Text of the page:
Washington: NATO and Afghan forces came under fire from across the Pakistan border before they called in a deadly airstrike on two Pakistani military posts that left 24 soldiers dead, media reports quoted Afghan and western officials as saying.

As Pakistan simmered over the killings, Wall Street Journal quoted US officials in Kabul as saying that insurgents may have been firing into Afghanistan near the Pakistani border which prompted coalition forces to strike back.

The account challenges Islamabad's claims that the attacks, which have plunged US-Pakistan ties to new lows, were unprovoked and risked stoking fresh tensions as the incident has left US-Pakistan relations in tatters.

Afghan officials working in the border area where the attack took place said that the joint forces was targeting Taliban militants in the area when it received fire from the Pakistani military outpost.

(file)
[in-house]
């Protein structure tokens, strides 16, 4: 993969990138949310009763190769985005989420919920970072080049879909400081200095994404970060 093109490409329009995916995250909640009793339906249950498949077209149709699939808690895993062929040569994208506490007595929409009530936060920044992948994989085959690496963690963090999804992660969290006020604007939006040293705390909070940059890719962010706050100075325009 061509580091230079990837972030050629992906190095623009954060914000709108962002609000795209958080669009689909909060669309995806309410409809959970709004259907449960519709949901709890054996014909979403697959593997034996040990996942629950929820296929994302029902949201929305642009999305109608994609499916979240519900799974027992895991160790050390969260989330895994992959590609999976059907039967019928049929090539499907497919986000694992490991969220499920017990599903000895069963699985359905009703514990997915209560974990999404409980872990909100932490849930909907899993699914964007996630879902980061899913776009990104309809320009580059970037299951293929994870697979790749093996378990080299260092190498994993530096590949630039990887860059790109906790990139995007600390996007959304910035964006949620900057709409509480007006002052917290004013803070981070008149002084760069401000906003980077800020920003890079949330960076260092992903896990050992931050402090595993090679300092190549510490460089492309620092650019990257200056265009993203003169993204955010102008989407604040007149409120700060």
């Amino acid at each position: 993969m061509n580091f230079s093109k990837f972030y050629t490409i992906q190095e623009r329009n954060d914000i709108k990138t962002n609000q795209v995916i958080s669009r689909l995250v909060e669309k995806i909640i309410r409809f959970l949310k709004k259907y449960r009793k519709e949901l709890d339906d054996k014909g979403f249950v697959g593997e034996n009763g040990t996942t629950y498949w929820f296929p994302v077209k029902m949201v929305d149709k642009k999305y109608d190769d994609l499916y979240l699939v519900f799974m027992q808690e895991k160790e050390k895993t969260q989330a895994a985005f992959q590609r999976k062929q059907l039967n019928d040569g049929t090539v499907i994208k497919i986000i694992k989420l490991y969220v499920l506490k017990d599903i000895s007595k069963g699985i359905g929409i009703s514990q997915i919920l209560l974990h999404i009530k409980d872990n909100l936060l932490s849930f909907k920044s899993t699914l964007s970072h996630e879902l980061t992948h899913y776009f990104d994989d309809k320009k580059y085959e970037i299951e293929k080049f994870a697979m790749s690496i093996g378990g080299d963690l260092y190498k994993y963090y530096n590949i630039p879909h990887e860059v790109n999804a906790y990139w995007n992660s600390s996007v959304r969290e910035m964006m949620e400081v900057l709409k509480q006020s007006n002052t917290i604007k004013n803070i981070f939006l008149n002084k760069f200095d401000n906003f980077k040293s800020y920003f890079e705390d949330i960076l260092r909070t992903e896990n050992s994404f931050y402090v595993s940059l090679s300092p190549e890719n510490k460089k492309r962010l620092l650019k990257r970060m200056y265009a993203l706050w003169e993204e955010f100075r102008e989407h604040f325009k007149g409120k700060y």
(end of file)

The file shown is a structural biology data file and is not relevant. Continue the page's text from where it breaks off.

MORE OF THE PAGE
That prompted the coalition forces to call for an air attack on the Pakistani forces, the Afghan officials said and also claimed that Pakistani officials were informed of the operation before it took place.

"There was firing coming from the position against Afghan army soldiers who requested support and this is what happened," WSJ quoted an Afghan official as saying as the top US commander Gen. John Allen held a meeting in Kabul to discuss the incident.

The Afghan officials said the government believes that he fire came from the Pakistani base and not from insurgents operating nearby. A view bolstered by a western official who also said that coalition forces were fired on from a Pakistani army base.